Not easy, she says, but her formal training “helped me gain perspective, because all of the sudden I was starting to listen to my dad’s music as a musician and not just his daughter. Sometimes you can take for granted when there’s a genius walking around your house making all these random noises that, as a kid, you don’t understand are really difficult to make.”

Now she’s making her own name, having released two projects, Finding Foundations Vol. I and II. Her music tells bold, raw stories, in sharp contrast her father’s ultra-mellow 1988 hit, Don’t Worry, Be Happy. One of her songs, Can You See, deals with police brutality. “Having the national anthem in there and changing some the words really seemed to hit home about what the topic actually is,” Madison told NPR. “It gets summed up at the end when I say, ‘but so proudly you hail, while we are all out there screaming.’”

Clearly, Bobby McFerrin raised an outspoken daughter, and he loves her risk-taking: “Maddie has built her career on words,” he said, “and I built it on non-words. She’s more of a lyricist. She’s full of words and what she has to say is very, very provocative and interesting. I wish I had that gift.”

LISTEN TO THIS WARRIOR, AS HER FIGHT RAGES ON


LaDonna Powell never turned away from revolution. And the entire time she spent working at JFK airport for Allied Security, she fought for what was right, no matter the cost. She told her story to This American Life, beginning with her start at Allied, when she was posted in various guard towers around the acres of tarmac. From day one on the job LaDonna reported the rampant discrimination and bad behavior she saw at every turn. Women at Allied were denied lunch and bathroom breaks, forced to pee in coffee cups and bleed on themselves during 12-hour shifts. They were called names and exposed to porn, sexually harassed, and raped. But LaDonna remained principled and confident. “I would just give the morals my mom dropped in my brain, hoping it would stick to them,” she told NPR. She assured herself, hey, everyone has a boss, and if she worked hard enough and climbed the ladder she’d find responsible leadership.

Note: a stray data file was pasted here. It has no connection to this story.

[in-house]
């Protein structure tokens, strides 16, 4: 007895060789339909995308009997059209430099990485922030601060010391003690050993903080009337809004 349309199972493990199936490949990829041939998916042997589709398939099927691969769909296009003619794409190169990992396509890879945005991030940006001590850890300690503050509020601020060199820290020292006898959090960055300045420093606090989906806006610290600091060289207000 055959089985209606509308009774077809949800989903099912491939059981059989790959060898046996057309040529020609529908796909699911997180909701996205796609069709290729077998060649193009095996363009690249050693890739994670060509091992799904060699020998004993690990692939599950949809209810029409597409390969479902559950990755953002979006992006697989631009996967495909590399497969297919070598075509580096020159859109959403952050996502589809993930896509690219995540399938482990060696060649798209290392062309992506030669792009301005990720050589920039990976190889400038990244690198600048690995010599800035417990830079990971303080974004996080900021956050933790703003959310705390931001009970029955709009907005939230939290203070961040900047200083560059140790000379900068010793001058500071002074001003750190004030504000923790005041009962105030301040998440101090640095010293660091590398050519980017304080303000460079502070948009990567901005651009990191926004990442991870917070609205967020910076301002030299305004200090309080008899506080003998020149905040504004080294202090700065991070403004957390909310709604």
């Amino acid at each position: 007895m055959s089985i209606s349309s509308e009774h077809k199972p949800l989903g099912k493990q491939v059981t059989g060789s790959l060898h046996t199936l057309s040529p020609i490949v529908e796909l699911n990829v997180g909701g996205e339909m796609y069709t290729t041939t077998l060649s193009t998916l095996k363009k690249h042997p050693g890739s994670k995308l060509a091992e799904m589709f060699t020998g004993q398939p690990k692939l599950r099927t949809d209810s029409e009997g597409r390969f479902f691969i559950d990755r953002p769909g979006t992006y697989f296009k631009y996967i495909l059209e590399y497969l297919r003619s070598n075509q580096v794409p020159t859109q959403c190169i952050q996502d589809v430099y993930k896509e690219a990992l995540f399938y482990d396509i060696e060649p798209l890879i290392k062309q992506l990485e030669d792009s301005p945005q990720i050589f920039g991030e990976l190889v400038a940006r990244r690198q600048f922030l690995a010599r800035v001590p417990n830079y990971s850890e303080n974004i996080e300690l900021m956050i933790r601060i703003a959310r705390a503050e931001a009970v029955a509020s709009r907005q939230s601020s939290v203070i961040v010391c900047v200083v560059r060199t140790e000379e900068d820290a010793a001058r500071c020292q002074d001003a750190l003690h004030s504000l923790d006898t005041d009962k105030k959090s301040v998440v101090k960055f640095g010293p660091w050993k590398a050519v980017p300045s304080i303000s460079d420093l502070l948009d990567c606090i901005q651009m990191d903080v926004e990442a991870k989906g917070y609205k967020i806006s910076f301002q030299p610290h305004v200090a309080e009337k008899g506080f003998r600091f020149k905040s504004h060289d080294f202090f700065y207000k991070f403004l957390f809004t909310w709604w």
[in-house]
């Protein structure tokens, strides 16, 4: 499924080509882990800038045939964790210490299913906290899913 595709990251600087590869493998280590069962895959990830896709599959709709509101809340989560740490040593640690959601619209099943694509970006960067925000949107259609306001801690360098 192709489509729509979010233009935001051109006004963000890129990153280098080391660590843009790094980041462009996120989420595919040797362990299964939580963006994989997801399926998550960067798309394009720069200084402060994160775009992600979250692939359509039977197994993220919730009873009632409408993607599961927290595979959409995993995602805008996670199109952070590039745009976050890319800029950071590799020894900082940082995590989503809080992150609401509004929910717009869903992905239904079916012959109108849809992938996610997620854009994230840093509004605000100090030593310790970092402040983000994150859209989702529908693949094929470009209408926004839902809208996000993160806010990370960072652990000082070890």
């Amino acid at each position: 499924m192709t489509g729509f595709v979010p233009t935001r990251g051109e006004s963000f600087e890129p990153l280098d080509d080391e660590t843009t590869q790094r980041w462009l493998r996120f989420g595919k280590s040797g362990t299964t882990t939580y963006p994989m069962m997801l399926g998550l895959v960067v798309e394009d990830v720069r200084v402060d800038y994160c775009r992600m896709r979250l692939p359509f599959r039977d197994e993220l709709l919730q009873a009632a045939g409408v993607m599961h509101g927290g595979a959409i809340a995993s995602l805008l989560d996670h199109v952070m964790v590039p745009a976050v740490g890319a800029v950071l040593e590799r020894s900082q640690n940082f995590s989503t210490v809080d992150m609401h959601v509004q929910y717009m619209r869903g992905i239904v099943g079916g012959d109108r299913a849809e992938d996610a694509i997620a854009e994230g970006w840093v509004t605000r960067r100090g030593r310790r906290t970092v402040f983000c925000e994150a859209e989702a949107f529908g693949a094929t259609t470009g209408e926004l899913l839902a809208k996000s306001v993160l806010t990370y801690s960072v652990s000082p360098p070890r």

That attitude got her promoted to supervisor; she was the youngest woman to advance so quickly. When she was appointed to train the new recruits, she told them to focus on their work, but also emphasized that they mattered. They were worth it. And if they were wronged, they should report it, report it, report it. Which is what she continued to do every time she saw women being mistreated.

The discrimination didn’t stop. LaDonna did every single thing in her power to make it right. She was never afraid to speak truth and logic to power, but no one at Allied listened.

Instead, they fired her.

This American Life asked LaDonna if she ever felt powerful during her time at Allied. When she made supervisor? No. When she was training new recruits? No. When she filed a lawsuit against the company that finally forced the CEO to respond? No. She said in the interview, “I still feel at his mercy. I feel like I am caged because of them.”